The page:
CHURCH PLANTING & Gary Corwin’s 8 Key Principles #ChristianityToday

by Gary Corwin, missiologist with the international office of SIM, as well as Associate Editor for Evangelical Missions Quarterly, 9/22/16.

… (books like) David Garrison’s Church Planting Movements (2004) seem to capture the essential elements of transcultural movements.

… Roughly a century ago people like Henry Venn, Rufus Anderson, and John Nevius became the modern apostles of “indigenous principles” of church planting, perhaps better known today as the “three-self principles.” … this idea that new churches ought to be established that are self-governing, self-supporting, and self-propagating has not received good press in recent years.

While the following list is by no means exhaustive, key principles like the following are ones that no church planter should miss:

1. All ethno-linguistic peoples need churches that feel like home to them.

2. The same is true for people divided by all kinds of barriers, at least to the extent that a missiological breakthrough among them requires it.

3. There should be a linkage as much as possible of all local congregations in a national fellowship. People need connectedness to God’s people beyond their local context.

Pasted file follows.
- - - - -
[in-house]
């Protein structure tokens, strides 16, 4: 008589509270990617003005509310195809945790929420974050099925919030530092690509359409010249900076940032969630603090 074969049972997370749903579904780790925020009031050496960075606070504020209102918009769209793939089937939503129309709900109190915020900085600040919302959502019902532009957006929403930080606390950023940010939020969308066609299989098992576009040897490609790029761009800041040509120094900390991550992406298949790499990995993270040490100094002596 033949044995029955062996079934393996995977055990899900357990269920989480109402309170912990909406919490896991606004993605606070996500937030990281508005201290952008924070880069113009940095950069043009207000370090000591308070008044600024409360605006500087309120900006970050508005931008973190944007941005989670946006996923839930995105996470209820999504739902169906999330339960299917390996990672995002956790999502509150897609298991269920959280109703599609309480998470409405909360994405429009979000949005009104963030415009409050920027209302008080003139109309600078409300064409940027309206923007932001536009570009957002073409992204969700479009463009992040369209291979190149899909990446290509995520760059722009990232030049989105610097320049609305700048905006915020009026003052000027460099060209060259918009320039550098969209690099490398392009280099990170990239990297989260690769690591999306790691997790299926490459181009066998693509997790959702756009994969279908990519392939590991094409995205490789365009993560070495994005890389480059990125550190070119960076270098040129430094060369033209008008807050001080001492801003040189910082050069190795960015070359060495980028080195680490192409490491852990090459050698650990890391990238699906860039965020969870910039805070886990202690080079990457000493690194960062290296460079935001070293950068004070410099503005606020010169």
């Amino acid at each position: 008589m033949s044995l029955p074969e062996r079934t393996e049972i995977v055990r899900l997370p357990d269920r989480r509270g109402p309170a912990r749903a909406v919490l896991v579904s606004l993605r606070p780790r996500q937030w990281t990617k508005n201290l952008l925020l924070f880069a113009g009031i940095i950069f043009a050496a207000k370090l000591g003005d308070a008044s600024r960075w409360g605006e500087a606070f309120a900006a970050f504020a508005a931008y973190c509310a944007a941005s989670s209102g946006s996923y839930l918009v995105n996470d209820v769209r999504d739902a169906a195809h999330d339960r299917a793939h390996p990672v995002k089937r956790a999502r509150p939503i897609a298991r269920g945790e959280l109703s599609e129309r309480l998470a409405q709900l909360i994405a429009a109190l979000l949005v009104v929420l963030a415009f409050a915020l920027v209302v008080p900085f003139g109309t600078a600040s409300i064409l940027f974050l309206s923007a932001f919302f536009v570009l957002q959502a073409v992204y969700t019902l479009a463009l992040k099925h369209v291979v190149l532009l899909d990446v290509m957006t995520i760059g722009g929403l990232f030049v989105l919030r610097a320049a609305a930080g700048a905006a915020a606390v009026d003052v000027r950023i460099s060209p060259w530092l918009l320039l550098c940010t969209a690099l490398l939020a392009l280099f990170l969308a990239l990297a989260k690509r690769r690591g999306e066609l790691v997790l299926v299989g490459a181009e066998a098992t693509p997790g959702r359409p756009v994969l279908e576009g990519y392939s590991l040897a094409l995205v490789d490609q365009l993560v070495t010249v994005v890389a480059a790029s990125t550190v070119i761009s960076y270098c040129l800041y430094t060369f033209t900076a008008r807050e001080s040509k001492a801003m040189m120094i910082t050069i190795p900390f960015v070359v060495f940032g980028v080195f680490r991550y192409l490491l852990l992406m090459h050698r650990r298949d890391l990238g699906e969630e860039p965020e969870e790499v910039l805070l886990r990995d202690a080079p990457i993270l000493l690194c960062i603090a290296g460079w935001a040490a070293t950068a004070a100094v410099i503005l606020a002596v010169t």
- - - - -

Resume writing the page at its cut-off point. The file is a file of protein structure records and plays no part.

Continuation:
4. There should be an inculcation of an outreach mentality from the very beginning. “As the Father has sent me … I send you” (John 20:21).

5. There should be indigenous leadership of each local church from the beginning. It is after all Jesus’ church first, and the local people’s church second. In most local congregations that should consist of a plurality of leaders.

6. House churches or other easily reproducible meeting places should be the rule rather than the exception.

7. There should be a high commitment to financial self-sustainability and to the reproducibility of congregations. Foreign funds should not be used in dependency creating ways, but should be used creatively for Kingdom extension, mercy, and to strengthen the churches.

8. There should be cooperation with other missions and churches to the extent that the above principles are not compromised. That which can be done better together should not be done alone.

As intimated above, these principles are neither new nor radical, though they were largely both in the early Church. After two millennia of practice, however, they are time tested…

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